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As another post indicated, being eligible to contribute to a 401(k) greatly reduces the income level at which you can no longer deduct contributions to a Traditional IRA. But if your friend's income is low enough, she can certainly contribute to both and enjoy the tax deductions to both (the 401(k) contributions, if pre-tax, reduce the income reported on W-2, box 1; she would have to show deduction for a Traditional IRA on form 1040 or 1040A).

Many people find that if they have a 401(k) avalable, they cannot deduct contributions to a Traditional IRA because of their income level. If that is the case, a Roth IRA is generally better than making non-dedictible contributions to a Traditional IRA. But if your income is too great to contribute to a Traditional IRA, you can still contribute to a Traditional IRA if you have earned income and you aren't turning 70.5 years old in the current year.

The general advice is usually:

1. Top priority for retirement funds is to contribute to an employer's plan (401(k), 403(b), or the like) up to the matched amount. This is like an instant return on investment or like free money--actually it is part of one's compensation package--so it is usually good to make use of the employer's match.

2. Next priority for retirement funds is usually to contribute to one's Roth IRA. Since your friend can open a Roth IRA with just about any financial institution, she isn't restricted to what her employer provides in the 401(k) or 403(b), so she could pick the best place to hold the IRA to get the best investments or savings instruments one wants that is consistent with one's investment plan. Often this means one can find a place with lower expenses and thus better returns, or be able to bring in diversity that one doesn't have in the employer's plan.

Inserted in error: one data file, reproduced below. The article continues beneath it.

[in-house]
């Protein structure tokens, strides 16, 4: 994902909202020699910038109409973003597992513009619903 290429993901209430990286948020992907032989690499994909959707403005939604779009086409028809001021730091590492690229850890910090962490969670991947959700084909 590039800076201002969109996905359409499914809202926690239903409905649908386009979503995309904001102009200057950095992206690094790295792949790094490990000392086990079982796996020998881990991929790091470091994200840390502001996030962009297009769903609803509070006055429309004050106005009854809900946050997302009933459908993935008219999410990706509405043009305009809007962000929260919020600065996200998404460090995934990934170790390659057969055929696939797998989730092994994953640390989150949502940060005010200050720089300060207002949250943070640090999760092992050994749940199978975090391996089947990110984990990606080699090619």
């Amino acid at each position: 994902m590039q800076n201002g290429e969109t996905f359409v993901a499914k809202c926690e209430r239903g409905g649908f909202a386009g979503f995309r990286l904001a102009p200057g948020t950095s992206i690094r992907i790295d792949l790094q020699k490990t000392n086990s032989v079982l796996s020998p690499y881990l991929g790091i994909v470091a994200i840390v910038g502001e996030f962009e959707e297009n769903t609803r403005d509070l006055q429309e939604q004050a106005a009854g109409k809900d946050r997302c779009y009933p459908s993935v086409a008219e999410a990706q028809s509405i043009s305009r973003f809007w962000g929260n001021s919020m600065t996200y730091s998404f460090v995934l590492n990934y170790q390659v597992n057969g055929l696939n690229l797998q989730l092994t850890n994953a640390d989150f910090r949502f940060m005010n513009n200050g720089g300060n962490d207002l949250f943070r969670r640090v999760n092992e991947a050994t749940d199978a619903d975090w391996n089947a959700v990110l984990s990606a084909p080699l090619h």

3. The next priority for retirement funds is to consider whether to contribute more to the employer's plan (401(k), 403(b), or the like). Some plans are pretty expensive (high fees, high expense ratios) that may swamp the tax advantage in the long run, but even with high expenses it might make sense if one is planning on leaving that employer in a few years, at which point (i.e., at separation of service), one can roll over the employer's plan to a "rollover IRA" (a Traditional IRA funded with strictly 401(k) or 403(b) money).

4. If one still has money to invest for retirement (beyond #3 or having skipped #3, or even want some assets that could be used before retirement), one may consider whether to invest in a personal (taxable) account or, if one owns a home, pay down the mortgage. One doesn't get the immediate tax advantage of #1 or #3, nor the tax free growth of #2, but one does have the flexability of putting that money in almost any investment in the investment universe, no contribution limits, no withdraw restrictions (other than what the particular investment might impose).

The above should be considered no more than a general rule of thumb--individual situations may suggest different priorities. For example, if one is in an occupation that tends to attract lawsuits, one might reprioritize based on creditor protection, and 401(k) and 403(b) plans generally have ERISA protection (protected from creditors, except for IRS back taxes and domestic order decree from a divorce), whereas protection for IRAs (Roth and Traditional) vary based on state law. Or one might make a Roth IRA top priority because one can withdraw regular contributions from a Roth IRA at any time for any purpose, no tax, no penalty. (My preference is to have a separate savings for emergency and keep the Roth IRA money invested for its intended purpose: retirement.) Or if one expects one's retirement tax rate to be lower than one's working tax rate, one may want to prioritize all employer plan contributions before Roth (so taxes get deferred on the 401(k) & 403(b) until retirement), provided that the expenses aren't too high.

Here are a couple links that may be of additional help:

"All About IRAs" <>

IRS Publication 590: Individual Retirement Arrangements <>
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